The sun was starting to set, and shadows were growing across her office. As Barbara sat there surrounded by boxes, she let out a huge sigh. She had spent the last few days going through everything in her office. Barbara thought to herself – I can’t believe this is my last day. She had one big box on either side of her desk. One labeled SAVE and the other TOSS.
As she stared into the box labeled SAVE, her eyes were drawn to two letters – one was an award she received early in her career as employee of the year and the second was the letter appointing her to her current role as Vice President of Sales. After 27 years with the firm, Barbara sadly thought, my career was not supposed to end this way.
She started right after she graduated from college, and Barbara knew that she was one of a rare few people who had an entire career at one company. She and her friends often talked about that – Barbara was proud of her loyalty and loved her work and her company. And, she had performed well and gradually moved up the organizational chart.
Over a year ago, the company had to dramatically alter its business strategy to be competitive in a fierce market that had changed with the entry of lower cost/lower coverage firms. Her boss asked Barbara to focus her time and energy on developing new markets and increasing sales substantially, leading her team to do the same. Barbara took this on as she always had. She called team meetings, told her team that it had to find new customers and increase its sales volume, and gave them suggestions that had worked before. She increased the time and effort she spent to find more customers in the markets in which she had previously worked, getting customer referrals, increasing the frequency of ads and commercials in her territory. She even had team members stage dinners at known restaurants and invited residents to her previously profitable districts to attend to discuss future financial needs and possible solutions.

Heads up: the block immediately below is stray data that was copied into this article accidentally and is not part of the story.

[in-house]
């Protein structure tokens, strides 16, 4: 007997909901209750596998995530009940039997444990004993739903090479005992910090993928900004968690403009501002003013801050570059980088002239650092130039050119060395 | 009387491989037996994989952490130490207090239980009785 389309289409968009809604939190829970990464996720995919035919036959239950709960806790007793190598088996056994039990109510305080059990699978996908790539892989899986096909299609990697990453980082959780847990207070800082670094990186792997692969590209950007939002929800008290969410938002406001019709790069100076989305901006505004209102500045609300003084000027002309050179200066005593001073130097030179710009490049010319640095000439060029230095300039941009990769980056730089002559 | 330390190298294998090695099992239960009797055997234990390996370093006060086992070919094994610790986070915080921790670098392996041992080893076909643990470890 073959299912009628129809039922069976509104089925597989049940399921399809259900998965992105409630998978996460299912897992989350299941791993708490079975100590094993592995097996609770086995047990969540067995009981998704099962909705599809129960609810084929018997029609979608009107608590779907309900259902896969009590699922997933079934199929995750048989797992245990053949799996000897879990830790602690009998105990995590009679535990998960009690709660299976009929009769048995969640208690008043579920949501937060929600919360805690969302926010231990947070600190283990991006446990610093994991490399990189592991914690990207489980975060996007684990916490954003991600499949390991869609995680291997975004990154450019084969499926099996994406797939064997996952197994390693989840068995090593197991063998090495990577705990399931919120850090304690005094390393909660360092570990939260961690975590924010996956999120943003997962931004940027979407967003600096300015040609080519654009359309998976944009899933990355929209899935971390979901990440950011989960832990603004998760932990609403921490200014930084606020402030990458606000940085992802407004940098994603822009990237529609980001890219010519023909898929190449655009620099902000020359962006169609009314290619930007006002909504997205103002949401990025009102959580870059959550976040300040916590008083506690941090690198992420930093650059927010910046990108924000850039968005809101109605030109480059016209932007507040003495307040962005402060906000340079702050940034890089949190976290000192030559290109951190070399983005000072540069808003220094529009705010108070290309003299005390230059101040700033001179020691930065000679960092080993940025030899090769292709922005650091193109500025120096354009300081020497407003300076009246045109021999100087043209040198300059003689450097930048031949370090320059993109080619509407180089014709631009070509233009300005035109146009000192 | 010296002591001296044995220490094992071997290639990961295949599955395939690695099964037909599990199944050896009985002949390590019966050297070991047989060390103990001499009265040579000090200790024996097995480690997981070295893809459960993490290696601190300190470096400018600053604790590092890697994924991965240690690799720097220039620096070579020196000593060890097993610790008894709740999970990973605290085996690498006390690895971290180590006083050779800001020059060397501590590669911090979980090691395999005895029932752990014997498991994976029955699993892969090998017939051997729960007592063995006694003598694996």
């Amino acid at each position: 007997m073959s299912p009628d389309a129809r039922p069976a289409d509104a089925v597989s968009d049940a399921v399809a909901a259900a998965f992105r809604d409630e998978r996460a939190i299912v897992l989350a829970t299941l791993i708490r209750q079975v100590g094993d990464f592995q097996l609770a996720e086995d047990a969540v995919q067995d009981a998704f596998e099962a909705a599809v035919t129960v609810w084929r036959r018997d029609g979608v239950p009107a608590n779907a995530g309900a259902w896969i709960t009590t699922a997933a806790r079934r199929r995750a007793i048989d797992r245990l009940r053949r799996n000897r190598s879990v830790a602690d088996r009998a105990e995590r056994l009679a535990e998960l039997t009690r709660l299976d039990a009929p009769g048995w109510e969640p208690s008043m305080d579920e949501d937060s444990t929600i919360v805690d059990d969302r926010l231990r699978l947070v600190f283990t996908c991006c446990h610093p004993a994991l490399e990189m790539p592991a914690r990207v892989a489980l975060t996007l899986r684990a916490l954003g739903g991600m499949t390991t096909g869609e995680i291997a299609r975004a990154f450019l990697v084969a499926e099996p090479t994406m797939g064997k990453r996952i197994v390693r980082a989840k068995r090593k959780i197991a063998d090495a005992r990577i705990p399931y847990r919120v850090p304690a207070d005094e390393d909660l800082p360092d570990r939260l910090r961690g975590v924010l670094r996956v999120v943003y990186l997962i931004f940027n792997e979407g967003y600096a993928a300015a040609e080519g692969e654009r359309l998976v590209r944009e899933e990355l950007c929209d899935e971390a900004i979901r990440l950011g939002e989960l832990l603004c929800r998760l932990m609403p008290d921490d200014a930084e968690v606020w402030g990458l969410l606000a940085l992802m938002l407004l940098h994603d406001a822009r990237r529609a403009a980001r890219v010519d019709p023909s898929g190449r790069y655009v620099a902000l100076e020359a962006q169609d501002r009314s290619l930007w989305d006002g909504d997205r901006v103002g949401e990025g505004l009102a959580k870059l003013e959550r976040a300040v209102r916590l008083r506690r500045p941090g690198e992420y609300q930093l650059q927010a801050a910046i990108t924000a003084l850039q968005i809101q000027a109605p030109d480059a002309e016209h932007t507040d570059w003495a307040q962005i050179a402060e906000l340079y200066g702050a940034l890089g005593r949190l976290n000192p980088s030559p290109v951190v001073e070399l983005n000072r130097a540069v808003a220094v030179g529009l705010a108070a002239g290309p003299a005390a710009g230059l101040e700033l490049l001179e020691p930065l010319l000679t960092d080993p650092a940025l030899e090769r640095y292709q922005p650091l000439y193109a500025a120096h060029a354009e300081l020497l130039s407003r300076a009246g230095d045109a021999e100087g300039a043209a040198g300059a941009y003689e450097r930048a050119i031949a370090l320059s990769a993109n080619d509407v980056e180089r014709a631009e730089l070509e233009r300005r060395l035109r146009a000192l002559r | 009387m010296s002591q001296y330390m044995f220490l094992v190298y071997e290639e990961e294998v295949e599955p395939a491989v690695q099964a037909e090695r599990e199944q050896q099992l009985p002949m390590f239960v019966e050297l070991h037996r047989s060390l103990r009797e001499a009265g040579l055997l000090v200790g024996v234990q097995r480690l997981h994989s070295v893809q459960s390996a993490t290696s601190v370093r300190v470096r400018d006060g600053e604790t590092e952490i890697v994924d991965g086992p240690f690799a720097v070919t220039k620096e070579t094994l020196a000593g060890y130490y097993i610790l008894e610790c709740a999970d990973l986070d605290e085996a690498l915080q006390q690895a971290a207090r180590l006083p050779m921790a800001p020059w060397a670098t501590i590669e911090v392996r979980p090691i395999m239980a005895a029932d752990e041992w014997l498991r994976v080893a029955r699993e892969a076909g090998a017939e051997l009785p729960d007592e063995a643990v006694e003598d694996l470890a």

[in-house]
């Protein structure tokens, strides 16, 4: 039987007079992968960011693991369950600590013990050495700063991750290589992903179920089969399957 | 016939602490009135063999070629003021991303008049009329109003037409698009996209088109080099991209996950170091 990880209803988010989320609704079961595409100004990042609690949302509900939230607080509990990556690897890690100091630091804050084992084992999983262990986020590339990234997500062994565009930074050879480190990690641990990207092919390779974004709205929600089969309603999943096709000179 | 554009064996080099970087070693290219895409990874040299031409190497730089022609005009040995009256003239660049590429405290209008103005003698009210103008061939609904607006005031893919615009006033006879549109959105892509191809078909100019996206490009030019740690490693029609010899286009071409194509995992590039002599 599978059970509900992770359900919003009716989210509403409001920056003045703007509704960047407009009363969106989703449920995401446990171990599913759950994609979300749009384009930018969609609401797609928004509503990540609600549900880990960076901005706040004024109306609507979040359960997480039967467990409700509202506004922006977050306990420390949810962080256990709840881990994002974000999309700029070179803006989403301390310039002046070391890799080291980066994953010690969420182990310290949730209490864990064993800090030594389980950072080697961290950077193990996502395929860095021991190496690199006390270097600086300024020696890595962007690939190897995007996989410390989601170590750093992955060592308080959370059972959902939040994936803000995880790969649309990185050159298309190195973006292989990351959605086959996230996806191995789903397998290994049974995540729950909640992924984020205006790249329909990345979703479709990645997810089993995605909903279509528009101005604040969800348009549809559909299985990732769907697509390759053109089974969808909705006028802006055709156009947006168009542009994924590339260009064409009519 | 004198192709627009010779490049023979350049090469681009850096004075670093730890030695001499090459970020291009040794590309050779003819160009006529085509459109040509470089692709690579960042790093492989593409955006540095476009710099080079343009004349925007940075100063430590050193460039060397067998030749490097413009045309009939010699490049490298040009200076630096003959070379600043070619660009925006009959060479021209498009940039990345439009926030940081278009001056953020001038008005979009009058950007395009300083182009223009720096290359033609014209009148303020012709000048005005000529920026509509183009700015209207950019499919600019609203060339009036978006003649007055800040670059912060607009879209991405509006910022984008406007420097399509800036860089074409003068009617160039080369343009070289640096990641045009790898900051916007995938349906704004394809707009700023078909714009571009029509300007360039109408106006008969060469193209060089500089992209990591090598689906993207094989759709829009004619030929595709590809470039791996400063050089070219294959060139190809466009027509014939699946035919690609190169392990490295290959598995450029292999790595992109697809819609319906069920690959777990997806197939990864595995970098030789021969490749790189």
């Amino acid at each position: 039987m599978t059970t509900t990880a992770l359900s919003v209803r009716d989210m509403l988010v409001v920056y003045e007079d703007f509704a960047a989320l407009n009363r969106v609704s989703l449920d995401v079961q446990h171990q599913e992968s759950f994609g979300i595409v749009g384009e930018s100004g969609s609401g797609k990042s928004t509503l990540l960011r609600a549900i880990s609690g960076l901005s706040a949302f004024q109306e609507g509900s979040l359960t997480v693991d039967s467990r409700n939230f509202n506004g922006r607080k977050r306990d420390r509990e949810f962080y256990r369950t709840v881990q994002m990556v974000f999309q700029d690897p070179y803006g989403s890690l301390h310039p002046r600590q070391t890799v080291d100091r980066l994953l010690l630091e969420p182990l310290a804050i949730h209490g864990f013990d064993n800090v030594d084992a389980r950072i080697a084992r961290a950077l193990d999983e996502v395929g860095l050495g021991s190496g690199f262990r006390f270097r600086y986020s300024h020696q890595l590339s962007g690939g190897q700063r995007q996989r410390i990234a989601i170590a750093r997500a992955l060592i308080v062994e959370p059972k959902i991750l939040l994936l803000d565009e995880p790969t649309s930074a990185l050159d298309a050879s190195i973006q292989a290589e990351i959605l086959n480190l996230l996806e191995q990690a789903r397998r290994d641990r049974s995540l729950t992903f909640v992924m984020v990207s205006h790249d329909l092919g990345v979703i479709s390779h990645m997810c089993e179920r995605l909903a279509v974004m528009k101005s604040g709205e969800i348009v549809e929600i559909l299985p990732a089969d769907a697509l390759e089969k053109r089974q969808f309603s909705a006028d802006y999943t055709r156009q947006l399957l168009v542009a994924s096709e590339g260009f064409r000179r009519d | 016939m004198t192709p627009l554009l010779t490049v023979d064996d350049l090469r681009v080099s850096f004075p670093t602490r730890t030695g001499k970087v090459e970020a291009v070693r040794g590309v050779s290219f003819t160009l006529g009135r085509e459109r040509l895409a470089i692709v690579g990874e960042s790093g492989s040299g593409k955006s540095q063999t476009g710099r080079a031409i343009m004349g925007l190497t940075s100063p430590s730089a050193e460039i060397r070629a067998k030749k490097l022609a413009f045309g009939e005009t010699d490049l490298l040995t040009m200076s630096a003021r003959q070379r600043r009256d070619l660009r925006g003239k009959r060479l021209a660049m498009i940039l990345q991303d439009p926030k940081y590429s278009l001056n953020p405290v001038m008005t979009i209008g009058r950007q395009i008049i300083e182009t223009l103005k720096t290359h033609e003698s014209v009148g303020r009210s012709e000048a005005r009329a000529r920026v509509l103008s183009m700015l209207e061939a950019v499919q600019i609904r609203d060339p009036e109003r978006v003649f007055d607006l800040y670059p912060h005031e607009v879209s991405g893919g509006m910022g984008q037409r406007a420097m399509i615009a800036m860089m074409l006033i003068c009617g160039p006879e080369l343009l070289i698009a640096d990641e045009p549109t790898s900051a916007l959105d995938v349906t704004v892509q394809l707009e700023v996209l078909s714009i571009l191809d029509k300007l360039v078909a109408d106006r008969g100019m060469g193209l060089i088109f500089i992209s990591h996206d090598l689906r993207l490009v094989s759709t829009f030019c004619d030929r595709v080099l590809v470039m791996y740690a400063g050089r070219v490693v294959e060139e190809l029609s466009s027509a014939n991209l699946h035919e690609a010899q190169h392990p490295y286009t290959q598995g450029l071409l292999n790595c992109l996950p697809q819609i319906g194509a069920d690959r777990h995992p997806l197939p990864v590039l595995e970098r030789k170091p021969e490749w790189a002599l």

This work increased both customers and sales but not by the amount that her boss thought necessary. He diligently provided her feedback during the last year, giving her suggestions of new markets that she may try to penetrate and general products that may be appealing. Barbara tried to do this but found it to be challenging. The new markets were much different from the one in which she had worked. She and most of her team didn’t know which products were needed in these younger, less wealthy markets and how to reach them with advertising and mailed brochures. Two younger members in the team did have success, but Barbara thought that was because they were about the same age as the people in the new markets.
After a year of trying and not significantly improving her unit’s performance, it became clear to both Barbara and her boss that she was not able to meet the new expectations. They discussed options that she could take, including taking a lower level position or moving to another city that had markets closer to those in which she had succeeded. Both of these seemed to her to mean public defeat, which wasn’t how she wanted to end her career. Instead, she decided to retire. She and her husband had enough assets to continue living as they had, and her two kids were working in their city.
However, even now as she sat in the shadows of her office with her boxes almost packed, Barbara thought about the past year. Could she have done something differently so she could have succeeded under the new demands? Should she have taken a different position within the firm? As she closed the top of the SAVE box, she wished more than anything that she could have ended her career feeling successful.